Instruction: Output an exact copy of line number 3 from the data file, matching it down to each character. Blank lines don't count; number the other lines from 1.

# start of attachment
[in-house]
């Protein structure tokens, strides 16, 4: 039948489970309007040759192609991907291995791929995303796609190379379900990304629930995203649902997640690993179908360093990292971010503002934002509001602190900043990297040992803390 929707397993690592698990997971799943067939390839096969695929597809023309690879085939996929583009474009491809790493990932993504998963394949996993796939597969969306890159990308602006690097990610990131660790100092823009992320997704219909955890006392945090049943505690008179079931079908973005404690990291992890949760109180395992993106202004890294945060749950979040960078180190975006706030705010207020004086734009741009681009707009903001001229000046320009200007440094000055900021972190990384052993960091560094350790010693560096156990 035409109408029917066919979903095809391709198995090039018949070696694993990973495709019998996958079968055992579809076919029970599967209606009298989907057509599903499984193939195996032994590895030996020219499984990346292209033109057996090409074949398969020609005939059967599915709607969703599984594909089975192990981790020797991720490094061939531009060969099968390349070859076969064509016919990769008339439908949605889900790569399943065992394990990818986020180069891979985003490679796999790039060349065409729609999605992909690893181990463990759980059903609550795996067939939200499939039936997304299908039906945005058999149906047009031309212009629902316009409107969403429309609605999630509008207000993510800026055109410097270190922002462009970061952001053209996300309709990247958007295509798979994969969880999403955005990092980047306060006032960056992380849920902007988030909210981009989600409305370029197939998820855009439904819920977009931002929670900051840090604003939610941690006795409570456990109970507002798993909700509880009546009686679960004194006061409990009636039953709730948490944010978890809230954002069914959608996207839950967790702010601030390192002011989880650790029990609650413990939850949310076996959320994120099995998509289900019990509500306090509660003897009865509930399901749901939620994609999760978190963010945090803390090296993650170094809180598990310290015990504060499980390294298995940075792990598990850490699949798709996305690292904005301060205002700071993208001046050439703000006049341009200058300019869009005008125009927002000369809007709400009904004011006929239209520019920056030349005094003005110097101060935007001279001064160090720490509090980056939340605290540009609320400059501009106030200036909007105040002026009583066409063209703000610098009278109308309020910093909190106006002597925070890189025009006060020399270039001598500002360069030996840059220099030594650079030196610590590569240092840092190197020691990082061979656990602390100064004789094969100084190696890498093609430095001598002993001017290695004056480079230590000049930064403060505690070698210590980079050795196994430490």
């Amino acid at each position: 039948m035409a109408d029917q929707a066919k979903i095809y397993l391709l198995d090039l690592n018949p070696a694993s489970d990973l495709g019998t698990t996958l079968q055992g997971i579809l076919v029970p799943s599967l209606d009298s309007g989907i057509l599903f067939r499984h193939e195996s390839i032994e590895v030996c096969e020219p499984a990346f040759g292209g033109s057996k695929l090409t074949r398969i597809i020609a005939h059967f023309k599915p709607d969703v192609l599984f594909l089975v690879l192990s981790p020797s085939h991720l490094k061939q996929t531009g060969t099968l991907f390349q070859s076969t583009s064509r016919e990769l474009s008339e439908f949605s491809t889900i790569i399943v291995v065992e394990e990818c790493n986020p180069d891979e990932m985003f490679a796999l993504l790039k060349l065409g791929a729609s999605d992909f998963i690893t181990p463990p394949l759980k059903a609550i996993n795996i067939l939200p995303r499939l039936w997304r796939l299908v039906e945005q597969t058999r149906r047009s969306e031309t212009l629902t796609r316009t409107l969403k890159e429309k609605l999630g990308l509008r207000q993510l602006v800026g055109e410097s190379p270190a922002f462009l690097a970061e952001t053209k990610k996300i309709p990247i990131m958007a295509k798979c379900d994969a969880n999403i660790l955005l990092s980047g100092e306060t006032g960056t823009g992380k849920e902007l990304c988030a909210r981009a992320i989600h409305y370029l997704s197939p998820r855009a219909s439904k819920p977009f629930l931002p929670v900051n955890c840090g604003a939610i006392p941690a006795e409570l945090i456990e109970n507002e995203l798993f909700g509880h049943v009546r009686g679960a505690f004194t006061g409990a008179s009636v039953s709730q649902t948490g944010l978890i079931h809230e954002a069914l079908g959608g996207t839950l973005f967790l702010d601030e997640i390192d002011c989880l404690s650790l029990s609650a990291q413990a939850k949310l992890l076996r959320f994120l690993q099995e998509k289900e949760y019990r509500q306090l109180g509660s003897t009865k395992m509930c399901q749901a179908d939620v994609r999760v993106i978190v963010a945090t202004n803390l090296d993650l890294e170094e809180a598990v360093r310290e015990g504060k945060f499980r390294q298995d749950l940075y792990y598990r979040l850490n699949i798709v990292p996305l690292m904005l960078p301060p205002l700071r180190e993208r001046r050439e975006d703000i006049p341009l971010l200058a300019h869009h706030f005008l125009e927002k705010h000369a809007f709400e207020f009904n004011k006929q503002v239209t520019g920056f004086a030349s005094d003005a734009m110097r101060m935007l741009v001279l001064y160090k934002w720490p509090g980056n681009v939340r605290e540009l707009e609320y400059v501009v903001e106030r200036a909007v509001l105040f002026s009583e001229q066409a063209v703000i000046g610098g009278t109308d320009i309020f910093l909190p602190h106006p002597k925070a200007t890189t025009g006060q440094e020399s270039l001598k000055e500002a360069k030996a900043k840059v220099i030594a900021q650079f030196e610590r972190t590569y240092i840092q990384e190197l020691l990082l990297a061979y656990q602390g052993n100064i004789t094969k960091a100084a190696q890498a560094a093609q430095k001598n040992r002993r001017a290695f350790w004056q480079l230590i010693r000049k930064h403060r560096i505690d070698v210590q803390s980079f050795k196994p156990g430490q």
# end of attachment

């Amino acid at each position: 039948m035409a109408d029917q929707a066919k979903i095809y397993l391709l198995d090039l690592n018949p070696a694993s489970d990973l495709g019998t698990t996958l079968q055992g997971i579809l076919v029970p799943s599967l209606d009298s309007g989907i057509l599903f067939r499984h193939e195996s390839i032994e590895v030996c096969e020219p499984a990346f040759g292209g033109s057996k695929l090409t074949r398969i597809i020609a005939h059967f023309k599915p709607d969703v192609l599984f594909l089975v690879l192990s981790p020797s085939h991720l490094k061939q996929t531009g060969t099968l991907f390349q070859s076969t583009s064509r016919e990769l474009s008339e439908f949605s491809t889900i790569i399943v291995v065992e394990e990818c790493n986020p180069d891979e990932m985003f490679a796999l993504l790039k060349l065409g791929a729609s999605d992909f998963i690893t181990p463990p394949l759980k059903a609550i996993n795996i067939l939200p995303r499939l039936w997304r796939l299908v039906e945005q597969t058999r149906r047009s969306e031309t212009l629902t796609r316009t409107l969403k890159e429309k609605l999630g990308l509008r207000q993510l602006v800026g055109e410097s190379p270190a922002f462009l690097a970061e952001t053209k990610k996300i309709p990247i990131m958007a295509k798979c379900d994969a969880n999403i660790l955005l990092s980047g100092e306060t006032g960056t823009g992380k849920e902007l990304c988030a909210r981009a992320i989600h409305y370029l997704s197939p998820r855009a219909s439904k819920p977009f629930l931002p929670v900051n955890c840090g604003a939610i006392p941690a006795e409570l945090i456990e109970n507002e995203l798993f909700g509880h049943v009546r009686g679960a505690f004194t006061g409990a008179s009636v039953s709730q649902t948490g944010l978890i079931h809230e954002a069914l079908g959608g996207t839950l973005f967790l702010d601030e997640i390192d002011c989880l404690s650790l029990s609650a990291q413990a939850k949310l992890l076996r959320f994120l690993q099995e998509k289900e949760y019990r509500q306090l109180g509660s003897t009865k395992m509930c399901q749901a179908d939620v994609r999760v993106i978190v963010a945090t202004n803390l090296d993650l890294e170094e809180a598990v360093r310290e015990g504060k945060f499980r390294q298995d749950l940075y792990y598990r979040l850490n699949i798709v990292p996305l690292m904005l960078p301060p205002l700071r180190e993208r001046r050439e975006d703000i006049p341009l971010l200058a300019h869009h706030f005008l125009e927002k705010h000369a809007f709400e207020f009904n004011k006929q503002v239209t520019g920056f004086a030349s005094d003005a734009m110097r101060m935007l741009v001279l001064y160090k934002w720490p509090g980056n681009v939340r605290e540009l707009e609320y400059v501009v903001e106030r200036a909007v509001l105040f002026s009583e001229q066409a063209v703000i000046g610098g009278t109308d320009i309020f910093l909190p602190h106006p002597k925070a200007t890189t025009g006060q440094e020399s270039l001598k000055e500002a360069k030996a900043k840059v220099i030594a900021q650079f030196e610590r972190t590569y240092i840092q990384e190197l020691l990082l990297a061979y656990q602390g052993n100064i004789t094969k960091a100084a190696q890498a560094a093609q430095k001598n040992r002993r001017a290695f350790w004056q480079l230590i010693r000049k930064h403060r560096i505690d070698v210590q803390s980079f050795k196994p156990g430490q």